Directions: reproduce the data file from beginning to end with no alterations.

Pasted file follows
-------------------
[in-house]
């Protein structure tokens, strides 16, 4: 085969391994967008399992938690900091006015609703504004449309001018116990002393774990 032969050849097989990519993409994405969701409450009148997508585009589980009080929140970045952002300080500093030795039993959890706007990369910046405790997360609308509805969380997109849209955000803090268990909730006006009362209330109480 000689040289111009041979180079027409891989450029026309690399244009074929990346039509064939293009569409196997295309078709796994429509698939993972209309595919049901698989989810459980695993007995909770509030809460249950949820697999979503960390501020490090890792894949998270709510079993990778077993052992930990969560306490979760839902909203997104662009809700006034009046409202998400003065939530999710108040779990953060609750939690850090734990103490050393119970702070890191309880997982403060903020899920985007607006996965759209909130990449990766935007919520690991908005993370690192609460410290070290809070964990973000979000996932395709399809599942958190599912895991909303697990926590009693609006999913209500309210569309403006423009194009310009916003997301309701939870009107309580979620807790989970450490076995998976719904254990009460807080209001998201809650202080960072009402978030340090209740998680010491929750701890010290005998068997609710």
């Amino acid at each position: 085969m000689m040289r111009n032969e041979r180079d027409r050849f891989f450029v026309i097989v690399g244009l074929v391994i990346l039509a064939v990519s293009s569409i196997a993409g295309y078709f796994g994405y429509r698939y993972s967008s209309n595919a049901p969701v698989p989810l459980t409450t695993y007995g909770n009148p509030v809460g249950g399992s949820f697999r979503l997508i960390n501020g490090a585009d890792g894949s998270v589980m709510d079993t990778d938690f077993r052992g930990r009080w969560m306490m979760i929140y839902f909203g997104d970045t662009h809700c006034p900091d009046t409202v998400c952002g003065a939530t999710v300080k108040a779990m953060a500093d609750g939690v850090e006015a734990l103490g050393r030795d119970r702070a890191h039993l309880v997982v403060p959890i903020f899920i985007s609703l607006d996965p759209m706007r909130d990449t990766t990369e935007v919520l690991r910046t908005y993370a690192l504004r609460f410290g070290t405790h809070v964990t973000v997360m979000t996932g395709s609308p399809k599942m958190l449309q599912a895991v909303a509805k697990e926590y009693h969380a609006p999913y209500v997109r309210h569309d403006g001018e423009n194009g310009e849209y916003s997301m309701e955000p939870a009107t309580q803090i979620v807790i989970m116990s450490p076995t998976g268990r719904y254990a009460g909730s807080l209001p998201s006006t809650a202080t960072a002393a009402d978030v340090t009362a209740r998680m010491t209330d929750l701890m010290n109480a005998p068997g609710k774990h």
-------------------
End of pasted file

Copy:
[in-house]
């Protein structure tokens, strides 16, 4: 085969391994967008399992938690900091006015609703504004449309001018116990002393774990 032969050849097989990519993409994405969701409450009148997508585009589980009080929140970045952002300080500093030795039993959890706007990369910046405790997360609308509805969380997109849209955000803090268990909730006006009362209330109480 000689040289111009041979180079027409891989450029026309690399244009074929990346039509064939293009569409196997295309078709796994429509698939993972209309595919049901698989989810459980695993007995909770509030809460249950949820697999979503960390501020490090890792894949998270709510079993990778077993052992930990969560306490979760839902909203997104662009809700006034009046409202998400003065939530999710108040779990953060609750939690850090734990103490050393119970702070890191309880997982403060903020899920985007607006996965759209909130990449990766935007919520690991908005993370690192609460410290070290809070964990973000979000996932395709399809599942958190599912895991909303697990926590009693609006999913209500309210569309403006423009194009310009916003997301309701939870009107309580979620807790989970450490076995998976719904254990009460807080209001998201809650202080960072009402978030340090209740998680010491929750701890010290005998068997609710």
């Amino acid at each position: 085969m000689m040289r111009n032969e041979r180079d027409r050849f891989f450029v026309i097989v690399g244009l074929v391994i990346l039509a064939v990519s293009s569409i196997a993409g295309y078709f796994g994405y429509r698939y993972s967008s209309n595919a049901p969701v698989p989810l459980t409450t695993y007995g909770n009148p509030v809460g249950g399992s949820f697999r979503l997508i960390n501020g490090a585009d890792g894949s998270v589980m709510d079993t990778d938690f077993r052992g930990r009080w969560m306490m979760i929140y839902f909203g997104d970045t662009h809700c006034p900091d009046t409202v998400c952002g003065a939530t999710v300080k108040a779990m953060a500093d609750g939690v850090e006015a734990l103490g050393r030795d119970r702070a890191h039993l309880v997982v403060p959890i903020f899920i985007s609703l607006d996965p759209m706007r909130d990449t990766t990369e935007v919520l690991r910046t908005y993370a690192l504004r609460f410290g070290t405790h809070v964990t973000v997360m979000t996932g395709s609308p399809k599942m958190l449309q599912a895991v909303a509805k697990e926590y009693h969380a609006p999913y209500v997109r309210h569309d403006g001018e423009n194009g310009e849209y916003s997301m309701e955000p939870a009107t309580q803090i979620v807790i989970m116990s450490p076995t998976g268990r719904y254990a009460g909730s807080l209001p998201s006006t809650a202080t960072a002393a009402d978030v340090t009362a209740r998680m010491t209330d929750l701890m010290n109480a005998p068997g609710k774990h």